Return Trip Ticket is a quick read that has a fine balance of characters, plot, language, and setting. The ending struck me as a little anticlimactic but also realistic in its insinuation of the all too common corruption of those who hold power.

I don’t want to say much more about what happens in the book (that’s what you read a mystery to find out), but maybe this sample passage, in which the detective and his quarry stop at a southwestern 24-hour pancake house, will give you a bit of its flavor:

            The waitress came over and said, “Good morning,” without a trace of sarcasm, poured them some coffee and went away.  She was wearing a short, pleated uniform with a little white apron and a lot of strawberry lipstick, and she had a frazzled smile that she turned off and on.  A couple of old men in cowboy hats were drinking coffee in another booth and yelling at each other in slow dry voices, and a drunk was sitting at the counter with his chin sinking slowly toward the dish of apple pie in front of him.  It was the kind of place Wilson remembered sitting in all night when he was a kid, getting high on cup after cup of lousy coffee and listening to the piped-in music.  It made you feel grown up, for some reason.

Pulp detective stories are in no short supply. Based on limited online reviews, I don’t see that David C. Hall has been able to achieve widespread popularity (though he has won some crime fiction awards). But that is neither here nor there. I’d say, if you’re in the mood for a finely written chase novel, and like your noir with a dose of attention to detail and humility, this will certainly do the trick.

She Lies Close

A lot is going on for Grace in the novel She Lies Close by Sharon Doering.

After her husband has an affair, Grace buys a house in a new neighborhood with her two young children Wyatt and Chloe. As they are getting settled in and starting to meet people, she begins to hear rumors that her new neighbor Leland is suspected in the disappearance of a young girl. Is she really living next door to a kidnapper and murderer?

Grace can barely sleep, and becomes obsessed with the case of sweet, missing Ava. In the wee hours of the night she repeatedly watches a video that was posted of Ava singing and dancing, desperately looking for clues to her disappearance..

After she discovers that Chloe has a pocket full of tootsie rolls that she got from Leland while she was playing in their adjoining back yards, Grace begins having nightmares and sleepwalking, with reality and dreams blurring the fine line of sanity.

The police have no leads in Ava’s disappearance, and Grace continues to talk to the neighbors, asking questions to try and find the truth of what happened. Then, a body is found, and everything changes. Grace finds herself on the other end of the investigation.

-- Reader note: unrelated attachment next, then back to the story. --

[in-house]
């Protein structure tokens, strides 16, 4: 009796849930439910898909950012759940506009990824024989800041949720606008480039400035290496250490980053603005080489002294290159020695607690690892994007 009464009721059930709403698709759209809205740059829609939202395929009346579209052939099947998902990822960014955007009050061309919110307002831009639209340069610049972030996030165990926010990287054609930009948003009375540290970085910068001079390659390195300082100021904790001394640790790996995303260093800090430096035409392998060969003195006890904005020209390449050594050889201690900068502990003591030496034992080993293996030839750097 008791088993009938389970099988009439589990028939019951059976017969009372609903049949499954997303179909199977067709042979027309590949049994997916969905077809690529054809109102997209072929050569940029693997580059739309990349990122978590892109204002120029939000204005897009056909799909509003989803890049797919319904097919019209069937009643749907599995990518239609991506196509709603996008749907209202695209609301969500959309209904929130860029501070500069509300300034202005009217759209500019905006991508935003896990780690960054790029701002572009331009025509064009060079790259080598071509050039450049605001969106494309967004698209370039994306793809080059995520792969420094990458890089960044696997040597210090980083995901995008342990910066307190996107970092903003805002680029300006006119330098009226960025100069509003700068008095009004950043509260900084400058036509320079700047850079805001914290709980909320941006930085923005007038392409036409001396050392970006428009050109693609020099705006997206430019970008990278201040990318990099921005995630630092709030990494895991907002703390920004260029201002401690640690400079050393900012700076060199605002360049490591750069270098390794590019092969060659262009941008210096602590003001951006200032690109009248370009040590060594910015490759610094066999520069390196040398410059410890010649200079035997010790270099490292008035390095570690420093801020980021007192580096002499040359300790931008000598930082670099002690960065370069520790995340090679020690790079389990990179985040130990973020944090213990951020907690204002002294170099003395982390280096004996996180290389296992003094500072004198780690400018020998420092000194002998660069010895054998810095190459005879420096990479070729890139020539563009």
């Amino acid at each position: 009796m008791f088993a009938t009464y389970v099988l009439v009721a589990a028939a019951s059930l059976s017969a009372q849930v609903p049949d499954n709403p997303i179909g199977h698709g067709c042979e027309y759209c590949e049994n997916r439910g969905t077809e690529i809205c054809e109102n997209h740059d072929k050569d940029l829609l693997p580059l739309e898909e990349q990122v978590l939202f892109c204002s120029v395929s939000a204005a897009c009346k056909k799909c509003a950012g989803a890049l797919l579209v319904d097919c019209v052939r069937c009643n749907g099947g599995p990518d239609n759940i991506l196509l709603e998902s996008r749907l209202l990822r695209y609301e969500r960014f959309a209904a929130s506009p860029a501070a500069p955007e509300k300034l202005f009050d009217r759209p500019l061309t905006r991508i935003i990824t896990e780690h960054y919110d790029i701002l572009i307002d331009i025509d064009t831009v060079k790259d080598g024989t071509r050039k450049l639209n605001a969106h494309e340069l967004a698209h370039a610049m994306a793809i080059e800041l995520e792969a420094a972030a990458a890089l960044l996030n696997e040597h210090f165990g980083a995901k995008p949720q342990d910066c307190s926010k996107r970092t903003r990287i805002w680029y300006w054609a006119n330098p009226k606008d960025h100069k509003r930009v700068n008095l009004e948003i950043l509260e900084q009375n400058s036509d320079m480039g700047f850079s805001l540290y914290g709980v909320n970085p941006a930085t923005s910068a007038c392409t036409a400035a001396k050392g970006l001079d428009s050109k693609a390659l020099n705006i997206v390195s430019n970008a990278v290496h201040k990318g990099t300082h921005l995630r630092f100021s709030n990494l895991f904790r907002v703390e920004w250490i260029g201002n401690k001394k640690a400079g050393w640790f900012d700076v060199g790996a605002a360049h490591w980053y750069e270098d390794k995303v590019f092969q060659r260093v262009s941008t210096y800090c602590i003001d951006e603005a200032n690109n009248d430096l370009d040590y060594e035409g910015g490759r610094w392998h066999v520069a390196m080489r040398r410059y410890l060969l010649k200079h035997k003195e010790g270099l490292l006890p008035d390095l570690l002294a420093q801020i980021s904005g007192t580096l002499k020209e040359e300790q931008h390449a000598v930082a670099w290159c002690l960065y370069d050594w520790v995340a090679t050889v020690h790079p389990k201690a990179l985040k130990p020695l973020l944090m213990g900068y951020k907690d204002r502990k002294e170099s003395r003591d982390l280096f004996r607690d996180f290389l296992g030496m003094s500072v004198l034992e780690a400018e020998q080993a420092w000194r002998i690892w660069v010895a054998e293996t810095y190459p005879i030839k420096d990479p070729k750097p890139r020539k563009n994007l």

I got to the last 60 pages and could NOT put the book down.

If you like a good page turner, you will really enjoy this book!

Spot-Lit for December 2020

These titles – from established, new, and emerging authors – are some of the most anticipated new releases of the month, based on advance reviews and book world enthusiasm.

Click here to see all of these titles in the Everett Public Library catalog, where you can read reviews or summaries and place holds. Or click on a book cover below to enlarge it, or to view the covers as a slide show.

Notable New Fiction 2020 | All On-Order Fiction | 2020 Debuts

Classic TV

Even as a person who was raised on sixties television, I can be put off by the thought of watching shows produced during that time. Acting styles, writing, pacing and sets were often different from today’s standards. And, hold on to your girdles, programs were sometimes shot in black and white! My brain often decides, on its own, that these shows are inferior, and thus I hesitate to watch them.

But every now and then I’ll talk myself into taking a chance. My latest find is Ironside starring Raymond Burr. Now, I’m a long-time Perry Mason fan, but for some reason Ironside never appealed to my finer senses. Well, let me tell you: It’s fabulous!

Burr plays the San Francisco chief of detectives who, in the show’s first episode, is shot in the spine and rendered unable to walk. Robert T. Ironside is a firecracker of a person, not one to accept physical limitations, and he’s soon working as a special consultant to the SFPD. Along with officers Ed Brown and Eve Whitfield and personal assistant Mark Sanger, Ironside looks to crack a case each episode.

Plots are well-crafted and fascinating, often delving into issues of race and discrimination. At a time when freedoms of Americans are potentially eroding, it’s pretty eye-opening to see a 50-year-old tv show embracing diversity. It’s also educational to see how much the world has changed in those 50 years. One episode features a criminal who steals a machine that issues payroll checks. He uses it to forge checks and then takes them to about 20 grocery stores each day. In San Francisco 2020, I’m guessing you’d be hard pressed to find a grocery store that would cash a payroll check from a stranger.

But perhaps the most intriguing aspect of Ironside is the man himself. If you’ve ever watched Nero Wolfe, you’ve seen a character who is set in his ways, unwilling to bend, brilliant, unpleasant and prone to tirades. There is nothing particularly likable or sympathetic about him. Ironside, on the other hand, has many of the same qualities, but his bluster is tempered with a side of compassion and sarcastic humor. The result is a character who you like and admire, perhaps fear a bit, but definitely respect. I’ve not seen another TV character of this same ilk.

Over the years, I’ve not heard too much buzz about Ironside. But let me tell you uncles and aunties, it’s a cut above most of the crime shows that have been produced for television. Intelligent, often riveting, not too predictable, a breath of fresh air in my TV viewing world. As Bob Ironside himself might say, “What’s your flaming excuse for not watching it?!?”